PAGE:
CSAC Bulletin Article

No Place Like Home – The Sequel

August 11, 2016

The second act to implement the financing portion of the new No Place Like Home program was released on Tuesday in the form of twin budget bill vehicles: AB 1628 and SB 858.

These bills, both approved by the budget committees in their respective houses this week, outline the path for diverting Mental Health Services Act funds to finance and repay up to $2 billion in bonds. The proceeds from those bonds will be available to counties for building or refurbishing permanent supportive housing units for those who are chronically homeless and living with mental illness.

The budget bills indicate that the California Health Facilities Financing Authority (CHFFA) will sell the bonds and utilize MHSA funding to finance those costs, while the Department of Housing and Community Development (HCD) will receive the bond revenue and develop the guidelines for disbursing the money to counties.

While the amount of MHSA funding that will be diverted is directly related to the bond costs and is therefore unknowable in advance, the state will notify the Controller every six months of the needed amount, which will then be diverted from the overall Proposition 63 receipts during the following six months. After the diversion amount is taken, the remaining funds will be disbursed to counties based on their existing MHSA percentage allotment. No diversions will occur in the current fiscal year.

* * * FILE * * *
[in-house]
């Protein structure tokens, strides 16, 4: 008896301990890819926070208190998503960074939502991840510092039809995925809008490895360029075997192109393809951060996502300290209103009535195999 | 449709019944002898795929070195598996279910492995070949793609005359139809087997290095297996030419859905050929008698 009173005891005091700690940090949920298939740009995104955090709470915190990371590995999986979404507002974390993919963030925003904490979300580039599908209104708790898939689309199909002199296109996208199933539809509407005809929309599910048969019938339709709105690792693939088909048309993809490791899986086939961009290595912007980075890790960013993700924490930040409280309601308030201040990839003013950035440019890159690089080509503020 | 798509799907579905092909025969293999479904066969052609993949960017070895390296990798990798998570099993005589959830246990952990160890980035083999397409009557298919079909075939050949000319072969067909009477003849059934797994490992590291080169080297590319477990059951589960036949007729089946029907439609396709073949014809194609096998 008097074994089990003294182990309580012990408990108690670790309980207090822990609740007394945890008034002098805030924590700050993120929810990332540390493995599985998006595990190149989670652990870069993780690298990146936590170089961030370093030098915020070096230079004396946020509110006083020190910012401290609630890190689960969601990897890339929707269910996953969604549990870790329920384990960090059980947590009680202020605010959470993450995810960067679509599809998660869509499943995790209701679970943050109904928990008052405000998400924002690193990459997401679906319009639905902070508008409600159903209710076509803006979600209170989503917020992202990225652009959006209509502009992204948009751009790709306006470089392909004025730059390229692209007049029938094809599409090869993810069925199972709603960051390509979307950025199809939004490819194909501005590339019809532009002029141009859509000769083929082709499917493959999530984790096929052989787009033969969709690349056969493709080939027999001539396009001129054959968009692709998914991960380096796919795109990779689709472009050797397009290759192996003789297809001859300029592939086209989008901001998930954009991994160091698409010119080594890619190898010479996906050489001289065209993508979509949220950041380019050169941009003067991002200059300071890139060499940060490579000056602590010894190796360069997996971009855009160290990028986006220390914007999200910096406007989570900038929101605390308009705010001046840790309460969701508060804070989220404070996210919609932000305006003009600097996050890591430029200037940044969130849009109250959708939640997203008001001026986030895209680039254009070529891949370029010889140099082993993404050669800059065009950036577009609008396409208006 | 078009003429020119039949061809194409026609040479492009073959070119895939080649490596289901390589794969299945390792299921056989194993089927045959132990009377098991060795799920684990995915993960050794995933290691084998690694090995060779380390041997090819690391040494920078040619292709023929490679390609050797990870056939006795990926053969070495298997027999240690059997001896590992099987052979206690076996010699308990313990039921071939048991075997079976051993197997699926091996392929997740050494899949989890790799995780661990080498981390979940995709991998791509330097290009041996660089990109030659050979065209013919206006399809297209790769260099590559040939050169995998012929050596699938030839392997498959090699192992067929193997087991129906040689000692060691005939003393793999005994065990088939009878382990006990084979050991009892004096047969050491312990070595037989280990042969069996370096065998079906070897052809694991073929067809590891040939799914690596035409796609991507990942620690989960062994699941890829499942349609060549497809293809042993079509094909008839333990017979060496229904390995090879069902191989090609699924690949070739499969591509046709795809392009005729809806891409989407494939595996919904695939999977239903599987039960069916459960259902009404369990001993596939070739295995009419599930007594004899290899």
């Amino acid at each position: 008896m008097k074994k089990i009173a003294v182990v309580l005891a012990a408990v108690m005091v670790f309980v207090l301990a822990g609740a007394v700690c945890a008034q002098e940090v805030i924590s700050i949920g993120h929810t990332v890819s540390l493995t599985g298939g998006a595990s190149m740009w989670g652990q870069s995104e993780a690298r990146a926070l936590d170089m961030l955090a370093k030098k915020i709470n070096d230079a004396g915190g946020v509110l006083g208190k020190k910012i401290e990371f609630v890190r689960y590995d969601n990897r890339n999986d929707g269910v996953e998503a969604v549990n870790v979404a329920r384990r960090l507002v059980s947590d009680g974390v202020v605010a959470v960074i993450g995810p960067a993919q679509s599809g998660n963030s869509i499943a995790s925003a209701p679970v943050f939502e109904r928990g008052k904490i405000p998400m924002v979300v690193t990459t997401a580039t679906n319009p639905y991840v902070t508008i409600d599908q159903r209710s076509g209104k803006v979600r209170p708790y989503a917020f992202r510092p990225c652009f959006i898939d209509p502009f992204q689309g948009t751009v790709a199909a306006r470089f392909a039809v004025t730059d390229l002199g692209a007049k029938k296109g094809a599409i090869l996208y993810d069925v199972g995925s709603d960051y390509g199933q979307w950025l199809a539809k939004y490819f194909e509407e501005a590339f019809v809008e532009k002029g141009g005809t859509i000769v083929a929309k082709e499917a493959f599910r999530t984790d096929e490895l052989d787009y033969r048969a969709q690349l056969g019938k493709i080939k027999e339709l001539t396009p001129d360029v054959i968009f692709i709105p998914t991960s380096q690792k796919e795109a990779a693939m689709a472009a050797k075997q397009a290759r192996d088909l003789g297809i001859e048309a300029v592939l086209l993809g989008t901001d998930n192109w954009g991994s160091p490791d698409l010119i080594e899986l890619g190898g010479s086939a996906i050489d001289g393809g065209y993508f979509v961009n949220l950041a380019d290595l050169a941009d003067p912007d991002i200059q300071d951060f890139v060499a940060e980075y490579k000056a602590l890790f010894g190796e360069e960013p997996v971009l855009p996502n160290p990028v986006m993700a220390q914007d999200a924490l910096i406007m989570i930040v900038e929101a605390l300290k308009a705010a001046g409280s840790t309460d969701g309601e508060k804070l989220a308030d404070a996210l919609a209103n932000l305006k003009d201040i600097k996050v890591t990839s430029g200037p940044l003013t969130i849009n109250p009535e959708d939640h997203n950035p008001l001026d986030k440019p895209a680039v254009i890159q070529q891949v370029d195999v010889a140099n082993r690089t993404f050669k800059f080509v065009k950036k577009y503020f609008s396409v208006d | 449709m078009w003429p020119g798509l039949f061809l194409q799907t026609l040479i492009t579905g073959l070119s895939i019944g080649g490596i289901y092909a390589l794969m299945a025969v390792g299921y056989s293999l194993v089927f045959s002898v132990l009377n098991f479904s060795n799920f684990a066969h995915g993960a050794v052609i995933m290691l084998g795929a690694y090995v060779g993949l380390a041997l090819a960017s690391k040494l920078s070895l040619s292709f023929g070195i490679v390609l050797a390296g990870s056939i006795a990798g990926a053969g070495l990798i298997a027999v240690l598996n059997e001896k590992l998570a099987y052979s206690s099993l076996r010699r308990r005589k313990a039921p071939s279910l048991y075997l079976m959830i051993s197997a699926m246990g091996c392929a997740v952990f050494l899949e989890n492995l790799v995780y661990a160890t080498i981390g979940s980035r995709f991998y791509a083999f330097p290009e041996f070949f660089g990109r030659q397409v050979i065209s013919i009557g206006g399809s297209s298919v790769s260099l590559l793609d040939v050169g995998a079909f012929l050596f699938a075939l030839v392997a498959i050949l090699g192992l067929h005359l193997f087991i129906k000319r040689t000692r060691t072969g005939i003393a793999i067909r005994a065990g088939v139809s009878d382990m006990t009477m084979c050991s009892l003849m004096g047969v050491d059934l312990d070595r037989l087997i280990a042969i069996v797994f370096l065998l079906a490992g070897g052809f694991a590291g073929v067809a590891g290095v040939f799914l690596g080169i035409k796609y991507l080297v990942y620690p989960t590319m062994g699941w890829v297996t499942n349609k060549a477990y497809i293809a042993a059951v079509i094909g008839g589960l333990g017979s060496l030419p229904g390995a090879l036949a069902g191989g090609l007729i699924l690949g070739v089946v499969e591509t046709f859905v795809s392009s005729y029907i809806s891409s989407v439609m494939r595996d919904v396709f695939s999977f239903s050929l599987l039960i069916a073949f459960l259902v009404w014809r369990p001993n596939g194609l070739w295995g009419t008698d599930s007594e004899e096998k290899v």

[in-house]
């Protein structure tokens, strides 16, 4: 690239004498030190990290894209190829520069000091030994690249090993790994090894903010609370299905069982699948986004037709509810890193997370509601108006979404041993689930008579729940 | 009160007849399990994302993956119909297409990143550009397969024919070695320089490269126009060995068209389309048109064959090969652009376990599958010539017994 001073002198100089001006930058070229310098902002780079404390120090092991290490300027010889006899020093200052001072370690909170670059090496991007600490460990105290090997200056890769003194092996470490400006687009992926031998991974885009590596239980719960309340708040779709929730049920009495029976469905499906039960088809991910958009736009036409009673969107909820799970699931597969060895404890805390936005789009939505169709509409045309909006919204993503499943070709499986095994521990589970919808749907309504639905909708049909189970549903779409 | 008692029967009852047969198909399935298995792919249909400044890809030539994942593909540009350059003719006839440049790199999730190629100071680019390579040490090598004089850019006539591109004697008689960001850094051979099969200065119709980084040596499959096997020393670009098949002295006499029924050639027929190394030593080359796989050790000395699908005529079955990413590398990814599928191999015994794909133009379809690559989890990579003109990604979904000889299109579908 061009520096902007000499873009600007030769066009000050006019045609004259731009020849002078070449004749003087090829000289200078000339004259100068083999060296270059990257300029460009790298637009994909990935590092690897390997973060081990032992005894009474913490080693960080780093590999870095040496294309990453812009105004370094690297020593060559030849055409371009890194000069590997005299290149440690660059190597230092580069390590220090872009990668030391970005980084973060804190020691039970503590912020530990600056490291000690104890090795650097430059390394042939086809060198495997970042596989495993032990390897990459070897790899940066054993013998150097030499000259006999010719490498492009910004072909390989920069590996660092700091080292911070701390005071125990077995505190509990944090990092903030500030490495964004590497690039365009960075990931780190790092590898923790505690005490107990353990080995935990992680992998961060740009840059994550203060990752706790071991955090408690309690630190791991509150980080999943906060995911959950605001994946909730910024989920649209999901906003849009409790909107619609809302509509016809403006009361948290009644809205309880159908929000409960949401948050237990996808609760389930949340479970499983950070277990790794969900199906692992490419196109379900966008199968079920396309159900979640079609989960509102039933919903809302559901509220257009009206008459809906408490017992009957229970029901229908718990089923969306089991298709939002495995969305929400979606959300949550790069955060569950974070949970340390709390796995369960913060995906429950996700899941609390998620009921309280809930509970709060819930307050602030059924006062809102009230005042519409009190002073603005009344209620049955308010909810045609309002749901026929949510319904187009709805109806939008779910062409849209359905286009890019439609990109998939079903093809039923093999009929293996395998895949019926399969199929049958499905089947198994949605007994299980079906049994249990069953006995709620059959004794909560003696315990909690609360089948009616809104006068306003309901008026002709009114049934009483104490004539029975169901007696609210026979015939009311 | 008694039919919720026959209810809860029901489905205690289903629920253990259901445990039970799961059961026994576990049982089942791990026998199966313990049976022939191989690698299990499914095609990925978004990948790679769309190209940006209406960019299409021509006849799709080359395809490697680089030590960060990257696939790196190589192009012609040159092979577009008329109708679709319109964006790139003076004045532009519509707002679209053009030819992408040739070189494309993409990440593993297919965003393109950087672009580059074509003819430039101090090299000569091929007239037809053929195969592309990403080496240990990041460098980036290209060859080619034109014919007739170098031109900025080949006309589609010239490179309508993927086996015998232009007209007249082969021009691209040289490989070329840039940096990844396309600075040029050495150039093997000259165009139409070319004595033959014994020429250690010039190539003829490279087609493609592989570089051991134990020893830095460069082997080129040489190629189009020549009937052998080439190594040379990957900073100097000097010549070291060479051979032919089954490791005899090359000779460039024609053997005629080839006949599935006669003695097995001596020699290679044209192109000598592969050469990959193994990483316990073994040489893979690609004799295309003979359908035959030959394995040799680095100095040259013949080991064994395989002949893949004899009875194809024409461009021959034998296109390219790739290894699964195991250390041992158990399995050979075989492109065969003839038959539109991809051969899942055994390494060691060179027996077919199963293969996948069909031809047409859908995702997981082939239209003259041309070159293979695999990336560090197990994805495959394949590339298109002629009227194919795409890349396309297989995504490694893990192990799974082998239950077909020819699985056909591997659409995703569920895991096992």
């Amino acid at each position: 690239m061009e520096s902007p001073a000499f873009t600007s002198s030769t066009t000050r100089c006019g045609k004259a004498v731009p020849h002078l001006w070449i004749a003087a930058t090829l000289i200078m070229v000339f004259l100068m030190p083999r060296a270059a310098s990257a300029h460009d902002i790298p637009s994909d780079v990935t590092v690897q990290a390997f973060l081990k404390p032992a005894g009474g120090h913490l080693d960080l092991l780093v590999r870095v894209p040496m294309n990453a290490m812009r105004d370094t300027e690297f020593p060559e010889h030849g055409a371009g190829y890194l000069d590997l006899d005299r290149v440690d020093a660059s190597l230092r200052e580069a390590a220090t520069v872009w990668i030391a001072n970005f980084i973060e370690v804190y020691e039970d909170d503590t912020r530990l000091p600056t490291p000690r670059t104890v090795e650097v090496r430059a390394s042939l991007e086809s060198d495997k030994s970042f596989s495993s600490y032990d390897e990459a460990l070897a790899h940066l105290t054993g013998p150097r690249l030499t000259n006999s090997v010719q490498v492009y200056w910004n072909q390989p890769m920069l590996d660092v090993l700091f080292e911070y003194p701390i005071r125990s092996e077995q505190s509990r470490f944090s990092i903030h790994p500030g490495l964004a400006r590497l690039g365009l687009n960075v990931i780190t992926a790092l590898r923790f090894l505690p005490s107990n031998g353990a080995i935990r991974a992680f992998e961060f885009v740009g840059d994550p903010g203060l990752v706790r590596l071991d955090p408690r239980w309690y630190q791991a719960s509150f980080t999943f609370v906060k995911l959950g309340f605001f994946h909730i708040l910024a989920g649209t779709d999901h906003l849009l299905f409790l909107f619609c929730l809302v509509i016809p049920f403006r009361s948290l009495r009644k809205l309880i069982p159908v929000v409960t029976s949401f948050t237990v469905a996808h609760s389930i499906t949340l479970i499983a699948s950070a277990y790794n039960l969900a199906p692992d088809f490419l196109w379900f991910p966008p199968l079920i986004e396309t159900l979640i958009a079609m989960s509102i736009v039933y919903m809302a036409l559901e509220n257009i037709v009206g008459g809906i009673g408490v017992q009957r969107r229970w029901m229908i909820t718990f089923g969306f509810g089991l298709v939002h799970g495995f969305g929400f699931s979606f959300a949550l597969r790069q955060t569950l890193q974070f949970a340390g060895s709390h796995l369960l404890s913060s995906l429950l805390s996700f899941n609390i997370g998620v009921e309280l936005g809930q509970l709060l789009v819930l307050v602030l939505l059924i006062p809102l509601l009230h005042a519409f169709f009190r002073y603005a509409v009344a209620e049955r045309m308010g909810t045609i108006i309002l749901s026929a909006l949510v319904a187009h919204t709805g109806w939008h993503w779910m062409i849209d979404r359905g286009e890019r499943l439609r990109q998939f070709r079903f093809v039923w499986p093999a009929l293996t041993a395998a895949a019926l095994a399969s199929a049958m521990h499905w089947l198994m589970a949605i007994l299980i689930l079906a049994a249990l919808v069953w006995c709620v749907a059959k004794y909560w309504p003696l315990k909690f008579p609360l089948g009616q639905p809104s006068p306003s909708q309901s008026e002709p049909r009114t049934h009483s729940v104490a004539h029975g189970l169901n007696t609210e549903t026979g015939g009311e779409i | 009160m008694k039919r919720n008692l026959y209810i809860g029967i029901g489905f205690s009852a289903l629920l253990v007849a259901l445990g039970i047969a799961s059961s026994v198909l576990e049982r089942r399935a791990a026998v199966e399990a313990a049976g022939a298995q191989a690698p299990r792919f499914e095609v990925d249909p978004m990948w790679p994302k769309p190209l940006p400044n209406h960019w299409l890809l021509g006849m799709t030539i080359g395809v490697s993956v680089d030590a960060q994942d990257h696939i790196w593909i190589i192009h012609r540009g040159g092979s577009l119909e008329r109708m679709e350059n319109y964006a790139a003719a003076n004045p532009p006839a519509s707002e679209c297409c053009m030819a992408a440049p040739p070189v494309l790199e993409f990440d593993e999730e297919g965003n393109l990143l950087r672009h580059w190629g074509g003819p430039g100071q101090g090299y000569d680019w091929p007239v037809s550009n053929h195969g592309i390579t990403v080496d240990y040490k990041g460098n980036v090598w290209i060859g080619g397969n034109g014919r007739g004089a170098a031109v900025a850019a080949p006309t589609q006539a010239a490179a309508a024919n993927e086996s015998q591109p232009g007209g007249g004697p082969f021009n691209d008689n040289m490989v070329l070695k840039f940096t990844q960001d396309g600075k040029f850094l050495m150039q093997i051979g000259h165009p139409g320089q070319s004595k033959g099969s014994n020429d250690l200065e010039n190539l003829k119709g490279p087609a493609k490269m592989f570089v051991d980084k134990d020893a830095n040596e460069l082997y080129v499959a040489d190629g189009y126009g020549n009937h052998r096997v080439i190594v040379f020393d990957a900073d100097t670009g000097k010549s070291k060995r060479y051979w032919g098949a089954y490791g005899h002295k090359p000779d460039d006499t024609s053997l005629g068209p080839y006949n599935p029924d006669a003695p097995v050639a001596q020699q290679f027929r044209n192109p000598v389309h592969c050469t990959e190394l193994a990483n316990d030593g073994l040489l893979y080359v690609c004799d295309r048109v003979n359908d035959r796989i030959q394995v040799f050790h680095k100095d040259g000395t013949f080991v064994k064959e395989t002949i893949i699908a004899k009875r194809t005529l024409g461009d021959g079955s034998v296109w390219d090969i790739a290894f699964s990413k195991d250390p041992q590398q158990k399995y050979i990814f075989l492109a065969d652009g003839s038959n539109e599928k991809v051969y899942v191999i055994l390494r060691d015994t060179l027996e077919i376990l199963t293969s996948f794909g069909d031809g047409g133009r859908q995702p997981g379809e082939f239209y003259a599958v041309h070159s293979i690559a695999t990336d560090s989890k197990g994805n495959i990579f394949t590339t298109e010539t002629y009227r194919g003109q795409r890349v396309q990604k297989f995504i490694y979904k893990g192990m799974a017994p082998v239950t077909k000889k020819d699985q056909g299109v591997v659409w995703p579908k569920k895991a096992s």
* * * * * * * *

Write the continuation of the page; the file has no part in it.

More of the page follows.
Further, the budget bills cap the amount of MHSA funding that can be diverted at $140 million, and prohibit any of the diverted funds from being swept into the state’s General Fund. CSAC is especially pleased with both of these new safeguards.

The two new bills also include a technical fix developed by the California Behavioral Health Directors Association (CBHDA) and supported by CSAC to include the two cities that currently receive MHSA funding (Berkeley and the Tri-Cities area).

AB 1618, which was signed into law by the Governor in June, already outlines the eligibility and criteria for counties to participate in the program, but HCD will also need to develop a significant amount of guidelines – in consultation with CSAC – before the money will actually flow to counties.

CSAC has not yet developed a position for the budget bills, but at least one of them must pass the Legislature before the legislative session concludes on August 31.

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